7. As the result of the second trial, the Courts below have found that the defendant Municipality was guilty of negligence or breach of duty by reason of the fact that the drain at the point where the deceased fell in was not fenced or lighted in accordance with the requirements of Section 201 of the Bengal Municipal Act. Damages have been awarded, therefore, on the footing that on that ground the deceased, as an injured party, might, if he had survived, have maintained an action against the Municipality or its Chairman. Section 201 of the Municipal Act empowers the Commissioners of a Municipality to close a public road for repairs or for the purpose of constructing any sewer, drain, culvert or bridge or for any other public purpose. The section also provides that, 'whenever owing to such repairs or constructions or from any other cause, any road or part of a road shall be in a state which is dangerous to passengers, the Commissioners shall cause sufficient barriers or fences to be erected for the security of life and property, and shall cause such barriers or fences to be sufficiently lighted from sunset to sunrise.'
8. Dr. Basak, appearing on the Chairman's behalf, has contended, first, that the suit should have been dismissed under the provisions of sections 363 of the Bengal Municipal Act of 1884, secondly, that the facts found by the Courts below do not support the inference that the Municipality was guilty of such negligence as would make it liable to damages under Act XIII of 1855, and, thirdly, that the father having died pending the proceedings a deduction should have been made from the whole sum claimed of the amount representing his loss by reason of his son's death.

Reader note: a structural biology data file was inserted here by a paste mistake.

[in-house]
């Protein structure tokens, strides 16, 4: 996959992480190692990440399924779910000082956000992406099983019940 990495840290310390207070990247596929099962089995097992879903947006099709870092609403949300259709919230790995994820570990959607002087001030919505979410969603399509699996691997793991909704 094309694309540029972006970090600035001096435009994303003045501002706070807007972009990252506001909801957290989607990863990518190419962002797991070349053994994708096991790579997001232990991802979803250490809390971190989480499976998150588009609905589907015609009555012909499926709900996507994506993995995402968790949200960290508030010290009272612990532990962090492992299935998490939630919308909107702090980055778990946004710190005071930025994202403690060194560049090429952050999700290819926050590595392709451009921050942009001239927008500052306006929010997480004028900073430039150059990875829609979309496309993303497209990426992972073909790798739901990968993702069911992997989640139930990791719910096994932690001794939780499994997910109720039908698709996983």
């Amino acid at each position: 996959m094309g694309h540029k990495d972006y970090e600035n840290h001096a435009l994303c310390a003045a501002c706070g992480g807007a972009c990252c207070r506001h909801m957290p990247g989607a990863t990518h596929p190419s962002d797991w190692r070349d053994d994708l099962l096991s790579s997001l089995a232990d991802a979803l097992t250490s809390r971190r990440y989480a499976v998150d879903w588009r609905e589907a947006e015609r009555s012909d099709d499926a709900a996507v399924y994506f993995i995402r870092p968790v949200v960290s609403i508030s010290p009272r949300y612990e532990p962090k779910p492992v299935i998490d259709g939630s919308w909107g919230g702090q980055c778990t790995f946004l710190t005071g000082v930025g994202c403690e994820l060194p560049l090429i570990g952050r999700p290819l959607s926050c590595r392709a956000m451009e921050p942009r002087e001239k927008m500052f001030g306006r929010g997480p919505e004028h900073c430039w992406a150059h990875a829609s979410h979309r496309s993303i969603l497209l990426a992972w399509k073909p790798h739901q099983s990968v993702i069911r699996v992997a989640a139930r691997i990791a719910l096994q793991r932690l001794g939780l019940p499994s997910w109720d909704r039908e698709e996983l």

9. In my opinion, the first of these contentions fails in view of the terms of the judgment of the learned Judges of this Court, Fletcher and Smither, JJ., who remanded e the suit for re-trial. At that stage the suit had been dismissed on the preliminary grounds that the notice required by Section 363 of the Municipal Act had not been given and that the suit was out of time under that section. The section prescribes that no suit shall be brought against a Municipality 'for anything done under this Act' until the expiration of one month next after notice in writing has been delivered or left at the Municipal Office. Unless such notice be proved, the Court is to find for the defendant and every such suit must be commenced within three months next after the accrual of the cause of action and not afterwards. The learned Judges laid stress on the words 'anything done' under the Act. They pointed out that in 1884 there was no legislative definition such as that afterwards enacted in Section 3(2) of the Bengal General Clauses Act, 1899, under which. 'words which refer to acts done shall also extend to illegal omissions.' They were of opinion that Section 363 of the Municipal Act would have been applicable if the only cause of action disclosed in the plaint had been that the Municipality had improperly dug a hole in the road or the drain. They went on, however, to say that the plaintiffs also alleged a breach of duty by the Municipality in failing to perform their duty under Section 201. The conclusion at which the learned Judges, arrived was, that there was a case to be tried as to whether the plaintiffs, on the allegations in their plaint, have a sufficient cause of action which, if established by proper evidence, would entitle them to recover damages from the Municipality for their breach of duty.